II. Factual Background

         a. Arrest of Gomez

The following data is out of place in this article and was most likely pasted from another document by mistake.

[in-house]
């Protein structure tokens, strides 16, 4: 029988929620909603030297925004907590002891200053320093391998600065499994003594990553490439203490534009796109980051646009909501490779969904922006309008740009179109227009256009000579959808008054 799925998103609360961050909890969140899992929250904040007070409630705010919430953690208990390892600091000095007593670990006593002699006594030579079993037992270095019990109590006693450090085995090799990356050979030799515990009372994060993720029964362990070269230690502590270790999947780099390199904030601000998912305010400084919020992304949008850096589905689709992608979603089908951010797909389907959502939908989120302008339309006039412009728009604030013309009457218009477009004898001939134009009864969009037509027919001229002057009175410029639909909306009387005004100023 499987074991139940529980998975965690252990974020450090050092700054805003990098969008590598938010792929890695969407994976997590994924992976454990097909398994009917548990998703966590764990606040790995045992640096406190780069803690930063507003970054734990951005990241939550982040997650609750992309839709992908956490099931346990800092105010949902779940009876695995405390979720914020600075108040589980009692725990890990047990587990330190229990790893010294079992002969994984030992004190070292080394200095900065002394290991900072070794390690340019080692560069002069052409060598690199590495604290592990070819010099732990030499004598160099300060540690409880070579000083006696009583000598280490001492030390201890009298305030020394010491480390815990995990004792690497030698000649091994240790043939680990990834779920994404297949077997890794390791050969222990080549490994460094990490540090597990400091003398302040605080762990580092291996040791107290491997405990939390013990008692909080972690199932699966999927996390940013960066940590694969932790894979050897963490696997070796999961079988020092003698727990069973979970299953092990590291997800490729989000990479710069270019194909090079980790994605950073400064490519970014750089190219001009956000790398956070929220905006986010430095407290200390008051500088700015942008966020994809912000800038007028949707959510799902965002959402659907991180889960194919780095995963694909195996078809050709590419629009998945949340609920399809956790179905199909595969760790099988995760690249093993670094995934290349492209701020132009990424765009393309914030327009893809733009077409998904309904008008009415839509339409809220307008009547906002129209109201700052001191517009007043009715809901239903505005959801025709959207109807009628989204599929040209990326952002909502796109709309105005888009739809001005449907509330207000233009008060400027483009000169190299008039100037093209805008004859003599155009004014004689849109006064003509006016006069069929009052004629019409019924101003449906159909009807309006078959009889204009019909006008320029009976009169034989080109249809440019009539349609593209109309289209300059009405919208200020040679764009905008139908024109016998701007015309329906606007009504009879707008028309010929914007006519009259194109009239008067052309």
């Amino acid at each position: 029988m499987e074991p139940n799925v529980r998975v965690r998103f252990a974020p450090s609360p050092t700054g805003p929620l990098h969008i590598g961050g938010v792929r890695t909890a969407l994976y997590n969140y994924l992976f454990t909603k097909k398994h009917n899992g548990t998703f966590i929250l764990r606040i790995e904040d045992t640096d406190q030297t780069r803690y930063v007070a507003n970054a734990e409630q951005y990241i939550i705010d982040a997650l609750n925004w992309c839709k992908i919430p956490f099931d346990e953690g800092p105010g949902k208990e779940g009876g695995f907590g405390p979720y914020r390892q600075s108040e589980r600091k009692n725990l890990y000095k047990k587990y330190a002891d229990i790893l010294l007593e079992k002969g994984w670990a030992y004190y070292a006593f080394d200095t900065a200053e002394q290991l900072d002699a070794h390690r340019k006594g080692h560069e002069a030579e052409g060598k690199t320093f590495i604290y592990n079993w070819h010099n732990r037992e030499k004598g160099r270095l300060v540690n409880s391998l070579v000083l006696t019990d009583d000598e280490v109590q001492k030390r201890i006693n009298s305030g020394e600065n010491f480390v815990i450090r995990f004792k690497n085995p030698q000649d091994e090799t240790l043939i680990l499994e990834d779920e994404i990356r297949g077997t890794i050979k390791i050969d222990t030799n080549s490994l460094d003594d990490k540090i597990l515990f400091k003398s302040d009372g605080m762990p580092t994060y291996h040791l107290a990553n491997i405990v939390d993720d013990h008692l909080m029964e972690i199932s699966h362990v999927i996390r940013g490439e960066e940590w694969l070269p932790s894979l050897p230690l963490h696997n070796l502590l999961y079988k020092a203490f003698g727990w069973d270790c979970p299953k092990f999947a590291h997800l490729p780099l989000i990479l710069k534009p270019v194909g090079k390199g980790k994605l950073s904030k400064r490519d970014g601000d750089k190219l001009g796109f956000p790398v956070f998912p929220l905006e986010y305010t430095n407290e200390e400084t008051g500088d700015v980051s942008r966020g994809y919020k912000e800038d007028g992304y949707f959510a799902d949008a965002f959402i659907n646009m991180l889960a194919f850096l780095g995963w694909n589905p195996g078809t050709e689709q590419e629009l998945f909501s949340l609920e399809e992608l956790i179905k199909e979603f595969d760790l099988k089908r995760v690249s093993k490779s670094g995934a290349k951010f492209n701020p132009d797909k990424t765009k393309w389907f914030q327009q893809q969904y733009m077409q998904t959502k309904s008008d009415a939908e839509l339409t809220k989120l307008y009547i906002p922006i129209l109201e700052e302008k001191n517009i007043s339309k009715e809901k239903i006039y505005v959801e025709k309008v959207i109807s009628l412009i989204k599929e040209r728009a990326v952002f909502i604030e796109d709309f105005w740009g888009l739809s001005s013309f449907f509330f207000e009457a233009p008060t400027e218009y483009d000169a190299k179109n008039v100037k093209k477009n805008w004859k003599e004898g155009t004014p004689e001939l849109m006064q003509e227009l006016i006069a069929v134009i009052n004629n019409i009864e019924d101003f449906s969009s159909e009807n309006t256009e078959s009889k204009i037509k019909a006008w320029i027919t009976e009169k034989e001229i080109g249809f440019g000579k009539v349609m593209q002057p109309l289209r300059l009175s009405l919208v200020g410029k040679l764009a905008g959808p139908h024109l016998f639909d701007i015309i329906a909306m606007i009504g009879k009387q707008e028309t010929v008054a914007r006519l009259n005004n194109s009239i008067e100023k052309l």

The following facts are taken from the parties' Local Rule 56(a) Statements[2] and the exhibits. The defendants' account of events, which is disputed, is as follows. (See note 2, supra). In the early morning of October 1, 2013, Officer Wargo was on patrol in South Norwalk, Connecticut. (ECF No. 38-1, Defendant's Local Rule 56(a)1 Statement (“Def.'s L.R. 56(a)1 Stmt.”) ¶ 1)). At that time Officer Wargo was in the area of Lexington Avenue near the intersection with Orlean Street, which he understood to be a “high crime area and ‘open air drug market' known for both walk up and drive up narcotic transactions.” (Def's L.R.56(a)1 Stmt. ¶ 2). He spotted “two males-one Black and the other Hispanic-standing at the intersection” and “covertly observed them and their activities.” (Def's L.R.56(a)1 Stmt. ¶ 4). From his covert vantage point, Officer Wargo observed the males “come into contact with a number of people who either walked or drove up to them.” (Def's L.R.56(a)1 Stmt. ¶ 5). After leaving to attend to another call, Officer Wargo returned to the intersection and saw the same “Hispanic Male” he had witnessed before (later identified as Gomez) now “conversing with another Hispanic Male” (later identified as Jeffrey Chanhom). (Def's L.R.56(a)1 Stmt. ¶¶ 6-7; Pl's Additional Material Facts (“Pl's AMF”) ¶ 1). At this point, “[Officer Wargo] determined that given the totality of the circumstances there was a reasonable suspicion that the original Hispanic Male . . . was engaged in the sale or purchase of Narcotics.” (Def's L.R.56(a)1 Stmt. ¶ 8).